I started out my career in Malaysia with insecurity and fear of judgement. I was also in my early 20s, beaming confidence while hiding many pockets of self-uncertainty and a bit of luck in the genetics lottery. My hustle was often predicated on being two steps ahead of poverty. After purchasing a one-way ticket, I had no choice but to succeed.
The tough part was trying to convince clients to give me opportunities against a sea of already established, beautiful, talented women who had lived their entire lives in Malaysia. Women that had already built their careers over many years, including the never ending list of Miss Malaysia this and Miss Malaysia that. Because my networks weren’t as deeply rooted, I always felt like I was coming into new territory and feeling judged for it. I constantly benchmarked my success with others and always feeling like I was always on the losing end. Comparing myself with competition just made me more depressed about what I was not.
Competition is exhausting.
When it comes to life, not all of us come from the same place or start at the same place so when you try comparing yourself with someone, it is never fair. Your competition will always have a nicer purse, a cuter dog, be a more thoughtful gift-giver, have a funnier laugh or find something ridiculous that you will try to use as a benchmark to compete. It will never end when you consume yourself in someone else’s life and achievements.
It took a few more years for me to realise that the competition should have been with myself and not with anyone else. Challenging the status quo with my own benchmarks would allow me to measure progress much more effectively. Measuring success in this way gave me so much clarity and I didn’t worry about the “everyone else” anymore. My game plan was to compete against myself while picking up on what everyone else was doing. Just because you have competition doesn’t make you mortal enemies. This turning point was my epiphany. I was finally putting away the Hate-o-rade.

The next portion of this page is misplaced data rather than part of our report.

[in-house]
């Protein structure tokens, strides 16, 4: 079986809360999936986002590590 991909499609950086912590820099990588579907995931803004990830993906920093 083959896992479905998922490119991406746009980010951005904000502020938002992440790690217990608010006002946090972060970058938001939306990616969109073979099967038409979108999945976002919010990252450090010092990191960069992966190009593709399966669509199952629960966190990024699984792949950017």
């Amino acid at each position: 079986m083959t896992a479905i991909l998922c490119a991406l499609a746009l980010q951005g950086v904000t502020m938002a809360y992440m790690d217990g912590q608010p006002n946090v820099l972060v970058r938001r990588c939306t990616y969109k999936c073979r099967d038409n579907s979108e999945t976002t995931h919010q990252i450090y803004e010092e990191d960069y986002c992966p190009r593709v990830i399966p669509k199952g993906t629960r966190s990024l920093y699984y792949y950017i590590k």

I didn’t mind giving a helping hand to my “competition” because I knew this would not take away from my own success.
I stopped trying to measure up with everyone else and focused on my own game. When jobs were beyond my scope, I didn’t mind passing on their names for clients to consider. I wasn’t going to make decisions out of insecurity and I definitely I wasn’t going to be selfish. I didn’t mind giving a helping hand to my “competition” because I knew this would not take away from my own success. This perspective of openness has brought me to newer heights in my career because it is important to build a career with integrity and confidence, not fear and insecurity.
Competition is relative anyway.
While you’re looking at someone’s life, green with envy, others are looking at your career in the same way. For every achievement you humbly tuck away as insignificant, another person would put that on a pedestal. The realization comes to you later in life, because you’re much more certain about who you are. When you’re new to any industry, it’s hard to feel a sense of confidence when there are too many variables. As I say to the younger ones, there are going to be more beautiful, more talented and more likeable people you will compete with, but your strength will always be who you are and what kind of mark you leave.
I think its very easy to compare how amazing people’s lives are based on how great they use social media platforms, but looking at what you can be proud of and where you can take it, is a much bigger feat. I admit my sphere of influence is shy in comparison with the emergence of “Youtubers” and “Instagrammers” but as this digital age starts to require more than a nice picture, I’d like to think that I can still hold my ground. It’s easy to get frustrated by this movement towards snappier, quicker bites of content. It’s easy to throw a shade at people that take photos of themselves and yet are unable to strike up a conversation. It’s easy to demand respect for your own achievements and look down on everyone else, but it won’t help the situation.
I believe in celebrating hard work and the new blood that challenges the industry and brings creativity that pushes all of us to reinvent ourselves, after all I was new once before. So if there’s competition, I say, Bring It! 🙂